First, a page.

• Hudson City Bancorp (HCBK). Hudson City had been identified in earlier articles as having a dividend in danger, and the company did indeed cut its dividend on April 20. The dividend was chopped by 47%. Even with its dividend cut, HCBK still has a projected yield of nearly 3.5%, but of course its former 12-year streak of increasing dividends is over.
Frozen Dividends, Foreign Dividends, and Other Items of Discussion
Each month, David Fish presents an article on frozen dividends:Companies whose last dividend increase is more than a year ago. David and I time our articles so that his appears before this one each month. David’s most recent article on the subject is “30 ‘Overdue’ Dividend Increases: Payouts in Peril?” There are some well-known dividend-growth stocks that appeared this month, including CenturyLink (CTL), Harleysville Savings (HARL), Meridien Bioscience (VIVO), PG&E (PCG), PPL (PPL), and United Bancshares (UBSI).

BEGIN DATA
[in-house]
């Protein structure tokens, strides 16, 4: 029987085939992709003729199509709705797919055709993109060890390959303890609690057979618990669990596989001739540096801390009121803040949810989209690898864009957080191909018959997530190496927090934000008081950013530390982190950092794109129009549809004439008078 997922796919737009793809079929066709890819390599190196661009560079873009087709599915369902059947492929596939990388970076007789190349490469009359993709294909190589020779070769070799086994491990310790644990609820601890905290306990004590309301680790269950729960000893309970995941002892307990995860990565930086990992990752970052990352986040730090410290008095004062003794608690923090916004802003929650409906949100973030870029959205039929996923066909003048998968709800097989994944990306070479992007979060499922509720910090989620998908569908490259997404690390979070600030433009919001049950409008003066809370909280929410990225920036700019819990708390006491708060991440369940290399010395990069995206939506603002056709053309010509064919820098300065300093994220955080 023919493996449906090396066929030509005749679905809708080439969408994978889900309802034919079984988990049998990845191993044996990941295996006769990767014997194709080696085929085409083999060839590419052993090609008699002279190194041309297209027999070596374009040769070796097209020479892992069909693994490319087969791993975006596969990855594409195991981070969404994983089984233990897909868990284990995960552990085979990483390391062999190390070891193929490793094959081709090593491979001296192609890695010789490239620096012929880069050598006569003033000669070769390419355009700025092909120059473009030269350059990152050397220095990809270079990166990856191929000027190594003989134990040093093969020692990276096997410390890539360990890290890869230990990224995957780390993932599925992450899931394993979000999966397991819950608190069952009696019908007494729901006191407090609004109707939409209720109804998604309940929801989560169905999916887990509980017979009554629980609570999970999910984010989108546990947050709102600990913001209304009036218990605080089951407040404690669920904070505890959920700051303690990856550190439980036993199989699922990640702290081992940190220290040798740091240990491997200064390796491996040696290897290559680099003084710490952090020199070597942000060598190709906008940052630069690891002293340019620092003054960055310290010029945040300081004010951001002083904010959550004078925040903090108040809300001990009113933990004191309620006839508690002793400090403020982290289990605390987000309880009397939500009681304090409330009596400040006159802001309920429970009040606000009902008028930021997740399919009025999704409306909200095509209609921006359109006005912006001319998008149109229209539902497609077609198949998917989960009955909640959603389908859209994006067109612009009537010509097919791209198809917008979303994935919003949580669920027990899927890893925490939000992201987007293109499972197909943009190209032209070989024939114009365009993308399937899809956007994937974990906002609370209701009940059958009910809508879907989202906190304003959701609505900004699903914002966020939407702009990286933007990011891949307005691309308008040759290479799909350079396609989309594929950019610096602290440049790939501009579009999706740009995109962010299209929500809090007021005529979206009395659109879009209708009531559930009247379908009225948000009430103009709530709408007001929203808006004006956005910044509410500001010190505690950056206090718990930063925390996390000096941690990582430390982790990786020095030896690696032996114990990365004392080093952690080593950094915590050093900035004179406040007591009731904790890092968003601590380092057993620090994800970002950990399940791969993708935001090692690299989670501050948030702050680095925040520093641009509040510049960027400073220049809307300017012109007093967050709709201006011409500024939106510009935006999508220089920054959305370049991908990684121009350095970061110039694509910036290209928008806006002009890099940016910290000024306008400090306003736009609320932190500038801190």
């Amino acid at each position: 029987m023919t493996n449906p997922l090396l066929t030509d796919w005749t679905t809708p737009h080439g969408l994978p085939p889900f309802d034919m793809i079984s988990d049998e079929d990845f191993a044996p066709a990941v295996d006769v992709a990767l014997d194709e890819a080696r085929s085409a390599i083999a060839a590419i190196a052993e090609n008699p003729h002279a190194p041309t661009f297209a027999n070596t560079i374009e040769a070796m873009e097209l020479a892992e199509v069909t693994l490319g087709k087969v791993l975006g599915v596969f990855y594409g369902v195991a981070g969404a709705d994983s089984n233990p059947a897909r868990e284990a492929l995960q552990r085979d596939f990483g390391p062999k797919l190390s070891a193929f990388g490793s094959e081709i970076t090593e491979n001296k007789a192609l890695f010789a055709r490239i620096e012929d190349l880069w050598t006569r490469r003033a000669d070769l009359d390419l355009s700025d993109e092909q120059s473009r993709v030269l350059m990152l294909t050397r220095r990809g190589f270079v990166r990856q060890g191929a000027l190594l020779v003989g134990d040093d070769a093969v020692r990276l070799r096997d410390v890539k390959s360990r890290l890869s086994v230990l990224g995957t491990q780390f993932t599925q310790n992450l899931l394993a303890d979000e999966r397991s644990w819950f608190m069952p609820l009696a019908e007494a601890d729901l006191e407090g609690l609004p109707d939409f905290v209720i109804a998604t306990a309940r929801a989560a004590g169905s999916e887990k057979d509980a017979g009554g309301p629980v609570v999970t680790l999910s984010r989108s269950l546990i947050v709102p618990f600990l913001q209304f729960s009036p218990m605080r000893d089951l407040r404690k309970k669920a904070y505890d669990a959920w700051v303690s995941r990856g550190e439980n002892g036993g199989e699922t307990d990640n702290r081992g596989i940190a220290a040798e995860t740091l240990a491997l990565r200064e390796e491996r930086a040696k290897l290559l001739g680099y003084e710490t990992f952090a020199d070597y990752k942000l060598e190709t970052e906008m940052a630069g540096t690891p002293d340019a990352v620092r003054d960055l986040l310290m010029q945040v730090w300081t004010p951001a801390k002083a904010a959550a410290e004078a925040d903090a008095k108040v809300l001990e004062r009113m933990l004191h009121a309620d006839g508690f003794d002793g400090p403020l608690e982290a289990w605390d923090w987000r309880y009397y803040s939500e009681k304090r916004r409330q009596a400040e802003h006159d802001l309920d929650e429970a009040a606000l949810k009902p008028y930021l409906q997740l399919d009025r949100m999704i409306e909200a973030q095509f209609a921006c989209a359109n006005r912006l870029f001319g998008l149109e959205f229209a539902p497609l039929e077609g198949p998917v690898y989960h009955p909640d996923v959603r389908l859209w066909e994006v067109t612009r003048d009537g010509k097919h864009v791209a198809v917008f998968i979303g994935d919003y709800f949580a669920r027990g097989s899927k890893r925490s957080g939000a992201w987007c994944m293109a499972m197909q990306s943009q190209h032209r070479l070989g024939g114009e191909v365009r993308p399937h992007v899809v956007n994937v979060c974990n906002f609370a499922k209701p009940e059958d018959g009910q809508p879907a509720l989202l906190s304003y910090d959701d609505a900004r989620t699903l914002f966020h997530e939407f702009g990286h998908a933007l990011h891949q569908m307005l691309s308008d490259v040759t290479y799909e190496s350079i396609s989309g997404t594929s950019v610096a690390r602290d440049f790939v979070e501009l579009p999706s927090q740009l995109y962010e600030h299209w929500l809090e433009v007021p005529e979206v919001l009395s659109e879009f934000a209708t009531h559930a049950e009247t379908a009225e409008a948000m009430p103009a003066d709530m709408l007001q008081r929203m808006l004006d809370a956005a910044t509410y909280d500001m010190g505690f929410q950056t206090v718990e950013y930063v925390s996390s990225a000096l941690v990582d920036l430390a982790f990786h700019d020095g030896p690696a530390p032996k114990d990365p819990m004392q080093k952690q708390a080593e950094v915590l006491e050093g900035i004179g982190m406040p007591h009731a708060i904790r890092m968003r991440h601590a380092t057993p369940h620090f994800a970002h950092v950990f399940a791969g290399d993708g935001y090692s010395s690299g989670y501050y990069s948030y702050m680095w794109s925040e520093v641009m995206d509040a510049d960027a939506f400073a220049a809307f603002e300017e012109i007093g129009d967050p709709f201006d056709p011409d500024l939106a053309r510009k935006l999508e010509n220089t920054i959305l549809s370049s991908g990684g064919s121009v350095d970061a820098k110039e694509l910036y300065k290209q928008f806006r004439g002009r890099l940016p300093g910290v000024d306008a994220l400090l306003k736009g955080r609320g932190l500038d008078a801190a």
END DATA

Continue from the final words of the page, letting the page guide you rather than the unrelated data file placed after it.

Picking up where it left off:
As has been discussed in earlier articles, a dividend freeze can be a precursor to an actual cut. Please see David’s article for more information.
There were also interesting exchanges of comments on two dividend subjects. Rather than reproduce them here (it would double the size of the article), I will give a brief overview here and let you read the comments yourself beneath last month’s article.
  • One thread discussed factors that can be red flags for dividend cuts. Among the signals flagged were payout ratios above 100%; and the absence of a strong “dividend culture,” evidence of which can include a short streak of increases.
  • Another thread discussed the different dividend practices between American (Type A) and foreign (Type F) companies. Type A companies tend to smooth their dividends, while Type F’s tend to let their dividends track their earnings, which can make them lumpy and less likely to compile a very long streak of consecutive annual increases.
Other Articles of Interest
This article appeared within the last month:
About This Series
The goal of this series is to provide a place where SA readers can trade ideas and pool knowledge about dividends that may be in peril. The first three articles have attracted more than 51,000 views and generated more than 350 comments, so it is a subject that SA readers appear to be interested in.